Well, at least there was no Pierce Brosnan...

by - Monday, June 13, 2011

Last night, the boy and I had a super date night and actually crossed something off of our couple's bucket list. Is a couple's bucket list actually a thing? I'm pretty sure not, and this is definitely the only thing I can think of that is actually possible to do (because joining up with Captain Planet or making a commercial for Chicken Fries with Anna Nicole Smith are probably not going to happen).

Anyway, we went and saw Mamma Mia live. When we were mere youths, when Pierce Brosnan was still James Bond, we listened to Abba's greatest hits over and over. We called Dancing Queen the boy's song when he actually was 17. On our first ever Pymatuming day (the yearly date where we feed carp stale bread... no it really is that awesome) we sang the songs out the window at construction workers who were spiffing up the spillway. I am sure they were very impressed. Not to mention, my engineer straight-faced, generally-hides-his-silliness- kind-of-fellow Grampa has a ridiculous and committed love for them (and Jessica Alba). So our love for Abba runs deep, and this is a dream we knew we had to realize.

Sadly, between now and then, the movie came out. And we watched on a loop (probably 5 or 6 times) in a single day on New Year's Eve after that Christmas where every lady over 40 got that movie as a gift. So now my reading is seriously dampered by the lack of the super gay guy with the afro who is supposed to have had sex with Christine Baranski (though we did learn in the show that the character has a name- Pepper). Also, since my life has revolved around musicals lately, I couldn't help but think about how the camera helped/ hurt the theatrical masterpiece (I will say that the show ends with two of the main characters dressed like ghostbusters and a priest dancing... you can't really top that).

Firstly, the performances have a lot more space to breathe and build on the stage. A lot of the character actors (like everyone but the leads) are more well-rounded and funnier. On the other hand, the main two ladies, Sophie and Donna, become all the more intolerable with more time. Plus, the actress playing Donna had a limited register and absolutely no fun. Their dialogue is mostly stressing about the upcoming conflict that eventually leads to nothing, so if you aren't tempering it with almost constant Abba cheer.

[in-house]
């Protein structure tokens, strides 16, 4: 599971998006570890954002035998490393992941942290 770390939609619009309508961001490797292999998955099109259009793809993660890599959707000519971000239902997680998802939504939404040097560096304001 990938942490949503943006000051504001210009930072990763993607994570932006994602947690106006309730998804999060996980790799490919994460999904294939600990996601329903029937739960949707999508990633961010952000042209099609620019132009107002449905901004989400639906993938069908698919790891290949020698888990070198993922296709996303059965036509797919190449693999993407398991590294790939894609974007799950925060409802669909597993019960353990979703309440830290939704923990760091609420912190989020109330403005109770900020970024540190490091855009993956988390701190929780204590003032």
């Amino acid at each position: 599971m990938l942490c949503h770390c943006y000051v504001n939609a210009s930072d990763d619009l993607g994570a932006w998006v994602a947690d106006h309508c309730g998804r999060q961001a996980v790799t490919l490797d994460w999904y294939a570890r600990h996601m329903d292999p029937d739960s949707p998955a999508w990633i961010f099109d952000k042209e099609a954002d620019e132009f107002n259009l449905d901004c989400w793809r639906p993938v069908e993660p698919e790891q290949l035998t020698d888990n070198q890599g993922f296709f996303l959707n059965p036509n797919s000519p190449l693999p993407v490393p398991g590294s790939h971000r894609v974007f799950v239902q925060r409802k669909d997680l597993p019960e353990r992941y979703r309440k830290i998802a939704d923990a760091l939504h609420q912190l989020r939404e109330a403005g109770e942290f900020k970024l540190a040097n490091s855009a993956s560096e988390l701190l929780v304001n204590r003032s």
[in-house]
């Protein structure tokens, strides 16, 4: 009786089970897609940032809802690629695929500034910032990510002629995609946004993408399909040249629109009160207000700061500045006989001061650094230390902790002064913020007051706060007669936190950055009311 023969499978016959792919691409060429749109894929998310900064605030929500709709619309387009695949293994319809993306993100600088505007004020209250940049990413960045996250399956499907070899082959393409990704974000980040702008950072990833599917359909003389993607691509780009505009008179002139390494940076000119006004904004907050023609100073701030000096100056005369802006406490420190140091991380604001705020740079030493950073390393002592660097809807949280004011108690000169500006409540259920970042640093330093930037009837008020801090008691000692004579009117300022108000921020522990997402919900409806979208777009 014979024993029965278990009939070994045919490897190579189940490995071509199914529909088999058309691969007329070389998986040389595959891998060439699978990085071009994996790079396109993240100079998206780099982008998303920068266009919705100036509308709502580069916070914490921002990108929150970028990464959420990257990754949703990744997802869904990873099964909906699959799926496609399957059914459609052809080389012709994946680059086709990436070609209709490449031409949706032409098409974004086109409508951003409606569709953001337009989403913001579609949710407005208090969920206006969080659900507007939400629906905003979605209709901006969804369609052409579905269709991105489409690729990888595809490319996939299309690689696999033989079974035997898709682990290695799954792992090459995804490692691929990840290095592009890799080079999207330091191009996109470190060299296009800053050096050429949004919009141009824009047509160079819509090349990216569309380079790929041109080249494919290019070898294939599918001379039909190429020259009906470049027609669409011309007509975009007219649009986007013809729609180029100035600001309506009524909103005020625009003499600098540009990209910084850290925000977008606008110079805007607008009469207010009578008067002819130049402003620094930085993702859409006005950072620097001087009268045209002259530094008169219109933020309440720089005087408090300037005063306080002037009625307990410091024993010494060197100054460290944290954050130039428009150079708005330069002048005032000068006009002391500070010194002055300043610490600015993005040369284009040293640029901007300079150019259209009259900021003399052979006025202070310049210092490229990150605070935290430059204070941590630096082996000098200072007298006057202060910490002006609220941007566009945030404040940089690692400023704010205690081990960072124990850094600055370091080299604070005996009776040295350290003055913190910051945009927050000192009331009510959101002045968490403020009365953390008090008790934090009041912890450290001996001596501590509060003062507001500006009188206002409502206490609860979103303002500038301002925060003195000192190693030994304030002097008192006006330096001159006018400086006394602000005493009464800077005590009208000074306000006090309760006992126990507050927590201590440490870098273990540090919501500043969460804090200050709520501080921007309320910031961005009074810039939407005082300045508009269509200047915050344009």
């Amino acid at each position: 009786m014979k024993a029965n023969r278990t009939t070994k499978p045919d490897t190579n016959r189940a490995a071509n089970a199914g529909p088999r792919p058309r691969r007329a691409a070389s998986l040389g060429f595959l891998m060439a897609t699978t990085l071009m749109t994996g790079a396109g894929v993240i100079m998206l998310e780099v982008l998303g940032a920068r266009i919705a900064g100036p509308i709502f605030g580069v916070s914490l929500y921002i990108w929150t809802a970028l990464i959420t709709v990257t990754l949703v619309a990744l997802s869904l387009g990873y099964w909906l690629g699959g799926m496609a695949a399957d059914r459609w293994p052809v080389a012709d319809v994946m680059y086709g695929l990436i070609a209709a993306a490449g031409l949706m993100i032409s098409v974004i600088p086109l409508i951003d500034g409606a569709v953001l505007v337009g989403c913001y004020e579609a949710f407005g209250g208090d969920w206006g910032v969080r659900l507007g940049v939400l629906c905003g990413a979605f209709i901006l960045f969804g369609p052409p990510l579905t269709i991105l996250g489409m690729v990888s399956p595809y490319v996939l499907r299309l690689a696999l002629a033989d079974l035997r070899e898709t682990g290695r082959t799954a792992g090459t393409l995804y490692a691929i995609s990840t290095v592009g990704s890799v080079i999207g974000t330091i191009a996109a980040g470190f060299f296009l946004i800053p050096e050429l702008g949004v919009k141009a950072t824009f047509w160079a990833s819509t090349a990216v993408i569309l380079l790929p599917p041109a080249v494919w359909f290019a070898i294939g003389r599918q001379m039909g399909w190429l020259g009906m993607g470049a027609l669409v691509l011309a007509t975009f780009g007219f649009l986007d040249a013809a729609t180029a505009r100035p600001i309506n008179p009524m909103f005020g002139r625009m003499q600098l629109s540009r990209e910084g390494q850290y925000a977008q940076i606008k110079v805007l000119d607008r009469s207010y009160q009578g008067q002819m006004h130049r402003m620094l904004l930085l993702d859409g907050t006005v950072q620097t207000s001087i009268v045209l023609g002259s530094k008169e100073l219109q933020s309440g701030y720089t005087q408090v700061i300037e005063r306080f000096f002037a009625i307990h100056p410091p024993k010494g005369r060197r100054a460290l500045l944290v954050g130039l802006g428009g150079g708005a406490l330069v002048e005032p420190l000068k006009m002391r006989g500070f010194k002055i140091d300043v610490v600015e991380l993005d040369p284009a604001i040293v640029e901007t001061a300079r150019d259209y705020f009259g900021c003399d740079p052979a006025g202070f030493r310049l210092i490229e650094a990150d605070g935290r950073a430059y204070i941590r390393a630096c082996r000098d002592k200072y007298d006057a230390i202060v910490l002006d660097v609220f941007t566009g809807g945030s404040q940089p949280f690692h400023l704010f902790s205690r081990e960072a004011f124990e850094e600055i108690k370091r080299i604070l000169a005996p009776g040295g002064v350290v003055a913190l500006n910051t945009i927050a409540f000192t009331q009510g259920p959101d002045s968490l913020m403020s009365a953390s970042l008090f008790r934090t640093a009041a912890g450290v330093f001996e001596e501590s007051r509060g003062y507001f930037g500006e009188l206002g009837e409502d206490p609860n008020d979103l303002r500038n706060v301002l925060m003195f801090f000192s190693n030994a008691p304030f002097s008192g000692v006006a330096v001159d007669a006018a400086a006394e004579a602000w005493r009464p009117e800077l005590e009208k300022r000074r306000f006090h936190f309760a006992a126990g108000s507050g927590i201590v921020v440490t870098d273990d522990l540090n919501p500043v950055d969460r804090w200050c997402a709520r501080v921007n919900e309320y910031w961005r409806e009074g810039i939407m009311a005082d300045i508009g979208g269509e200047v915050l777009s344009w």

Secondly, the camera, even a really bizarro one, makes things seem more exciting/ intimate. Again, part of this is because the lead really dropped the ball, but the Dynamo's performance in the film both showed off how much fun everyone was having, how exciting the moment was (even in its boomerific nostalgia), and how it had an emotional resonance between mother and daughter. On stage, it was a showcase number. And not even a particularly fun one without the costumes. The moving camera helps to build the frenetic energy the movie has, but the show cannot keep up.

Thirdly, either way, that bachelorette party looks super fun. Going to this show makes me really regret not throwing someone a disco-themed bachelorette party at a roller skating rink. This is not sarcasm; I truly think that it looks like fun.

Forth, they turn up the boomer rhetoric. The movie will always be from one particular moment, so maybe they didn't feel the need to push it. But the movie wants you to know SHE WAS CONCEIVED IN 79!!! Can we do the math for you one more time? Can we point out this is set in 1999, even though clearly we still feel close enough to the time to not be particularly thoughtful about costuming? The dudes get more numbers (no one misses them in the movie... though the weirdest number in the show is "Thank you for the Music" which makes no sense), which gives them more time to talk about the good old times. Sophie gets more numbers, but almost all in the first act. The second act belongs to the boomers. They "solve" the problems she sets up in the first act. And there is nothing more annoying than old people's love problems.

Also, the boy says they needed a larger stronger chorus and a stronger Donna. We really didn't like that lady, though in her bio she said she was in the second and third Matrix movies. So she's even worse. In general, I am all for shows, and I was actually struck at how doable this one is. The Barrow could totally pull it off, and it mostly features women, which is great for any community theater (though now that I think about it, its like the whole show bemoans how it couldn't pass the Bechdel test, because boy are men crazy). So, all in all it really wasn't horrible, and the flexibility in the performances was really refreshing, but only when the stage performers knew what they were doing. I also think it is tricky because the film has definitely become as dependable as an Abba song, so people show up to see it that way (kind of like the Sound of Music or something). All the same, it was a wonderful date night, as we got dressed up and then sat between small kids (who were adorable, but bored). Now we can get on to trying to get Celine Dion to sing at our wedding while Extreme pushes me around in a wheelbarrow. Big dreams.

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